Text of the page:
We all know exercise is good for us. We need to get fit. We need to stay healthy. We need to exercise to keep in shape. The message is drummed into us constantly. It’s like when your favourite song gets overplayed on the radio, eventually, you either get bored and stop listening or smash the radio before your ears bleed. Just me? Fine, I’m kidding, but the point remains, we’ve heard so many times how great exercise for us, most of us have probably zoned out. So, we’ve come up with 10 not-so-obvious reasons you should be lacing up and going for that run. Listen up.
1. It could make your brain bigger
A study published in journal Medicine & Science in Sports & Exercise studied identical twins exercise and brain function. The more active twin was getting around 3 hours more exercise per week than their inactive counterpart. MRI scans found that there was more brain volume in the areas related to movement in those twins who were active. Other research conducted by The Journal of Alzheimer's disease concluded that regular physical exercise in the elderly improved their brain volume and improved cognition. It seems exercise is an intelligent choice.
2. It wards off wrinkles
Whether you like it or not, wrinkles are an inevitable part of the aging process. Short of spending a substantial wad of cash on anti-wrinkle creams or even botox, there aren't many ways wrinkles can be avoided, however, exercise can help. Aerobic exercise can help keep skin looking youthful as it promotes increased blood flow, which helps increase the rate of cell growth, natural oils and moisture in the skin, giving it a fuller appearance. So maybe you can exercise your way to pulling off 29 for another year or two?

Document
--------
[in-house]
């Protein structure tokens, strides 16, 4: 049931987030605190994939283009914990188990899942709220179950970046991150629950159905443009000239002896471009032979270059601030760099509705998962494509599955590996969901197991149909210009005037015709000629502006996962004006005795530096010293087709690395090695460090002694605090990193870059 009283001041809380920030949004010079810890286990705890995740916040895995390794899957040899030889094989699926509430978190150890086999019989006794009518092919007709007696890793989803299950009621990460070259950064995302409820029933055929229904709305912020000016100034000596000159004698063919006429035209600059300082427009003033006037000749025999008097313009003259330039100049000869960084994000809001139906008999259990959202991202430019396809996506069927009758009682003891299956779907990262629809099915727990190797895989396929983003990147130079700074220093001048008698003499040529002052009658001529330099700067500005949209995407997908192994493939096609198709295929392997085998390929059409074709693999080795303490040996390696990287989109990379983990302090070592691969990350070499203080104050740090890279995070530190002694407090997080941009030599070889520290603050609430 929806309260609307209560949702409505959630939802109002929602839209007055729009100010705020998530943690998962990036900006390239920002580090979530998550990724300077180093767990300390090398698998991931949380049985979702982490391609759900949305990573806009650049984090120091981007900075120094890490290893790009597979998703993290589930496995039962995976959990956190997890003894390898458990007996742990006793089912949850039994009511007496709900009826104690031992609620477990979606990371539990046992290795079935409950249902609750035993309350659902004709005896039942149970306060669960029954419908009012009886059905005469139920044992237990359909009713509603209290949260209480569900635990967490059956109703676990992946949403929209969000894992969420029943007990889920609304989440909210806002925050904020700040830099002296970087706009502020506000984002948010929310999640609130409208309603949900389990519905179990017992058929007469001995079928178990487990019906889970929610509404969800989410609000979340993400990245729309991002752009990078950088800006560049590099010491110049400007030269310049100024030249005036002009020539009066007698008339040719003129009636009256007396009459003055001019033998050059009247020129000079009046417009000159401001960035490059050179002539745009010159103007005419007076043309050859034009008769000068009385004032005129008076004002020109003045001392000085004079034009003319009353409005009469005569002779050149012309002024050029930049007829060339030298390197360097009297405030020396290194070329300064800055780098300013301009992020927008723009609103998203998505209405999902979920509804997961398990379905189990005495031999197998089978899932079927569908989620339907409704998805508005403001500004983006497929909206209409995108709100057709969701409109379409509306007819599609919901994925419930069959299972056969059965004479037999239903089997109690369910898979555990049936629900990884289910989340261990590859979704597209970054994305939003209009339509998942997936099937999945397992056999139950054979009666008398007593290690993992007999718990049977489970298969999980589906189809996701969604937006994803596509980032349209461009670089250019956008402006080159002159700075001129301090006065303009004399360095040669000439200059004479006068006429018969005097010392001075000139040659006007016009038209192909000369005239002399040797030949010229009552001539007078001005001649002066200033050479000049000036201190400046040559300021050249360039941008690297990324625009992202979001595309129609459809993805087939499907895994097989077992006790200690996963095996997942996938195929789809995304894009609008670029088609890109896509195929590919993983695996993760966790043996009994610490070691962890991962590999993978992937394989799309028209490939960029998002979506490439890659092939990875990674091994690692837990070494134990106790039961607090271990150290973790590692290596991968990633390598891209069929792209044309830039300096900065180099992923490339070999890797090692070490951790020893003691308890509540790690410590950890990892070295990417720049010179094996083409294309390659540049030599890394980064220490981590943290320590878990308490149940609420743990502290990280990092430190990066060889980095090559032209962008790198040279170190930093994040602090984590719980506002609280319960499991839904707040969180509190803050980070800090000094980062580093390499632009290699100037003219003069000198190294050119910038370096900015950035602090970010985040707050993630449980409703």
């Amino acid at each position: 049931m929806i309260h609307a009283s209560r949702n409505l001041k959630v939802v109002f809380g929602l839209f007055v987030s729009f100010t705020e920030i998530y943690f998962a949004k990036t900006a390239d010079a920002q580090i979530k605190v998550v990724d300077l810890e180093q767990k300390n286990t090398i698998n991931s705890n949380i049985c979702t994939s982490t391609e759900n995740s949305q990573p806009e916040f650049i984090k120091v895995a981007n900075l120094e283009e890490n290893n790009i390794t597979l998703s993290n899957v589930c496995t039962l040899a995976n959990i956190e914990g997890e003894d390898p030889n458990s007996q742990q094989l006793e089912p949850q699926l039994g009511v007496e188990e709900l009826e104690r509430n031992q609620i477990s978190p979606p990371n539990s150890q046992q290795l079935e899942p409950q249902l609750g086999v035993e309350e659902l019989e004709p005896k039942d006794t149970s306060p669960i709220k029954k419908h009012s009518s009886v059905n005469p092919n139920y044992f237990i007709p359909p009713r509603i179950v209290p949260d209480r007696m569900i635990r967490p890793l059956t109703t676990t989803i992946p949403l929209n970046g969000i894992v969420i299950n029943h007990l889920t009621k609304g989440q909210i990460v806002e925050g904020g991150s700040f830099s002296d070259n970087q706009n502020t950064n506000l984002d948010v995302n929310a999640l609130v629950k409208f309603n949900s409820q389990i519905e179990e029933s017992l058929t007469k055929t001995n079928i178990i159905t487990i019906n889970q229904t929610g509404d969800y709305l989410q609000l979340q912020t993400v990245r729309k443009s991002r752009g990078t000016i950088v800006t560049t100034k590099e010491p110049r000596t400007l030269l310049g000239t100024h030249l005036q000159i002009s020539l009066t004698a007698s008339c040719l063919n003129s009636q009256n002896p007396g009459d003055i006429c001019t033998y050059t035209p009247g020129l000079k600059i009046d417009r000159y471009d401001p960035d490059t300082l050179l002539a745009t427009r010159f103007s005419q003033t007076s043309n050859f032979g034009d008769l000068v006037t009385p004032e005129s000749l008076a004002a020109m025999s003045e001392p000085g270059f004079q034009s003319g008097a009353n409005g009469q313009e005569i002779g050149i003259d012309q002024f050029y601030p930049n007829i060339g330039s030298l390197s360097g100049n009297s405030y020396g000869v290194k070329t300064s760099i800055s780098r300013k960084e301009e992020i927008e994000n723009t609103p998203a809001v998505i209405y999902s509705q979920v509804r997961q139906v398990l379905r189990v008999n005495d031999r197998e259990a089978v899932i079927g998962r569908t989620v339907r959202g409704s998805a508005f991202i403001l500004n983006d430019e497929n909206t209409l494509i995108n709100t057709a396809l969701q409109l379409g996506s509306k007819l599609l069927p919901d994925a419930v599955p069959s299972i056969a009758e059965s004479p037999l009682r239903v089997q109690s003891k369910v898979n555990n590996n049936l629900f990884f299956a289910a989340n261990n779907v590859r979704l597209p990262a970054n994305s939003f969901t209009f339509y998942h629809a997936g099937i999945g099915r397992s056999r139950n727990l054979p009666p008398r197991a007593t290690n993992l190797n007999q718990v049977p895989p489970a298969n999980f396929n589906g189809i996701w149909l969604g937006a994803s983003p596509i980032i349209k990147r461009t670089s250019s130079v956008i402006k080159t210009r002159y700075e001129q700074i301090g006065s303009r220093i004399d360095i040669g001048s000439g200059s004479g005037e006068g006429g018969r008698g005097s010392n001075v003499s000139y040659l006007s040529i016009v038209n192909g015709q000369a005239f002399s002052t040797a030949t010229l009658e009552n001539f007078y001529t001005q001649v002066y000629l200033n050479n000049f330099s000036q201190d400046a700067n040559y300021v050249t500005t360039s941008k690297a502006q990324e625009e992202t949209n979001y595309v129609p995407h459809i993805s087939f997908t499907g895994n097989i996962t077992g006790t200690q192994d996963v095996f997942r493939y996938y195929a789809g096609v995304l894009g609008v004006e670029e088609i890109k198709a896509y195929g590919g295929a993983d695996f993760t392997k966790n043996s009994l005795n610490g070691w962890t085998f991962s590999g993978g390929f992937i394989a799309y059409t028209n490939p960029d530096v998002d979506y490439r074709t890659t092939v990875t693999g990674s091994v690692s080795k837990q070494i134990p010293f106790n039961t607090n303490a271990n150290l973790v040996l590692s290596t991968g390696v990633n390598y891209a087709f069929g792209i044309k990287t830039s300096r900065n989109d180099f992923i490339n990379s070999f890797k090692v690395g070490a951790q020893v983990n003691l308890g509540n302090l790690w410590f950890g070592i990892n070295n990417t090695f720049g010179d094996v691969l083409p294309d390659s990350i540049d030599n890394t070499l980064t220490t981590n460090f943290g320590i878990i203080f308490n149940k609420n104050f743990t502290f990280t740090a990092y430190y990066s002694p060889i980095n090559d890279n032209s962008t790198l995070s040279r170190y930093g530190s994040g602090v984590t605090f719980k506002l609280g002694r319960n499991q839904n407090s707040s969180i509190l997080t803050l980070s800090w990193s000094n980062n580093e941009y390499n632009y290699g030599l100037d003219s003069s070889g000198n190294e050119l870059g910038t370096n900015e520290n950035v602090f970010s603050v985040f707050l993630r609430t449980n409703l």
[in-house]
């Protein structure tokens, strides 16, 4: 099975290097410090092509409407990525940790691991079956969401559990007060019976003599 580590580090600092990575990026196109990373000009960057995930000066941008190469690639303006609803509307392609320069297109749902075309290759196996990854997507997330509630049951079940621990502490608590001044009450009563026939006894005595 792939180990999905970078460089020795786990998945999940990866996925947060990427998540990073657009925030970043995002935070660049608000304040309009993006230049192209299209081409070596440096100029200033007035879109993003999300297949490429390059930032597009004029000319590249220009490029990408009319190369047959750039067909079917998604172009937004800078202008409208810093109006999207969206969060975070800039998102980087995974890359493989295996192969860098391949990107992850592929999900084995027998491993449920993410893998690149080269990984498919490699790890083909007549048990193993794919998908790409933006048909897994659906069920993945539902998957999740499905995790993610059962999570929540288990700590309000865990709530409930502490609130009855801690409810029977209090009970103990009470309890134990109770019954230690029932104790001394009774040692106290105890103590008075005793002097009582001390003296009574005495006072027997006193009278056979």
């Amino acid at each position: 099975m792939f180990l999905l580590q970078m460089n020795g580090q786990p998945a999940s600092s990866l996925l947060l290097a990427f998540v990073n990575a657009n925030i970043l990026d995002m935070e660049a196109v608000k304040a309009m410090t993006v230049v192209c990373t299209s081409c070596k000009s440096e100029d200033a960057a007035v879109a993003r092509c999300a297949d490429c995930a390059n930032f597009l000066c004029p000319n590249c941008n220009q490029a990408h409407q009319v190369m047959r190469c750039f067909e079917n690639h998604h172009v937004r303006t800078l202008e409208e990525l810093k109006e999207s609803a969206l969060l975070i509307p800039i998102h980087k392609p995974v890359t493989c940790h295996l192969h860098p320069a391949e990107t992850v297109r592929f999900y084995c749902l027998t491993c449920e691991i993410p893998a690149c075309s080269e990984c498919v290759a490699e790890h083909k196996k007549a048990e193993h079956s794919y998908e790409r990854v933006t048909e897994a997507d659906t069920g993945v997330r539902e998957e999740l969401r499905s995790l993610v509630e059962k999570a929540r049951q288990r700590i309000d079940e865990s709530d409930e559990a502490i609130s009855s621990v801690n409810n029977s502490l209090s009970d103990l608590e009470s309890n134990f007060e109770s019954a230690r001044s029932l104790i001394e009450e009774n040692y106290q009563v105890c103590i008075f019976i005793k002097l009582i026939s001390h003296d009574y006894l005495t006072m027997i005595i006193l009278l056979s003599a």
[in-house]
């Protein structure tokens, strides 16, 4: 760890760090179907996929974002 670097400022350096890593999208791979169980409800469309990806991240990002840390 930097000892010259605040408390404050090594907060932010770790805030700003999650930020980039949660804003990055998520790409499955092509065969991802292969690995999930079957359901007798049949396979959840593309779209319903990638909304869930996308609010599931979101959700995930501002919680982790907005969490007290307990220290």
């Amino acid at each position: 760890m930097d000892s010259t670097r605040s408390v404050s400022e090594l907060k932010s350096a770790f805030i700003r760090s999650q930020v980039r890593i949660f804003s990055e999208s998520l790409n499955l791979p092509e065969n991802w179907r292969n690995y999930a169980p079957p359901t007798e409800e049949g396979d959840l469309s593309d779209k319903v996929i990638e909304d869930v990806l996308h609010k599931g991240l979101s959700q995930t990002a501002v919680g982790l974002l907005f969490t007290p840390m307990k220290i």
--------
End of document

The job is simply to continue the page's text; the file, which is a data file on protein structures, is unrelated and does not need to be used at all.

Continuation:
3. It can help you sleep better
If you are one of the 1 in 3 thought to suffer from Insomnia in the UK exercise could be the answer (or creator) of your dreams. Research by The National Sleep Foundation found that people sleep significantly better and feel more alert during the day if they get at least 150 minutes of exercise a week. Research also found that one single moderate-intensity exercise session reduced the amount of time it took to fall asleep as well as increased its total duration. So next time swap your Nytol for a lap around the block before you hit the sack.
4. It improves your creative thinking
We often hear, I'm just going for a run to ‘clear my head’ but in fact, regular physical exercise can help fill your head with creative ideas. Research by Frontiers in Human Neuroscience found that those who did regular exercise performed better on tests of creativity than their sedentary peers. Whilst you may not return from your jog the next Einstein, next time your have a metal block, fetch your trainers.
5. It improves your sex life
A study in the Journal of Human Sexuality found that women were more sexually responsive after just twenty minutes of vigorous exercise. Testosterone is also increased in both males and females when we exercise, this increase in testosterone not only helps us to get stronger, it also increases libido. More obviously, the more you exercise, the better you feel about yourself which in return enhances your sex drive. Plus, of course, exercise enhances stamina, need I say more? Let’s move on to reason 6 so my cheeks can return to a regular shade.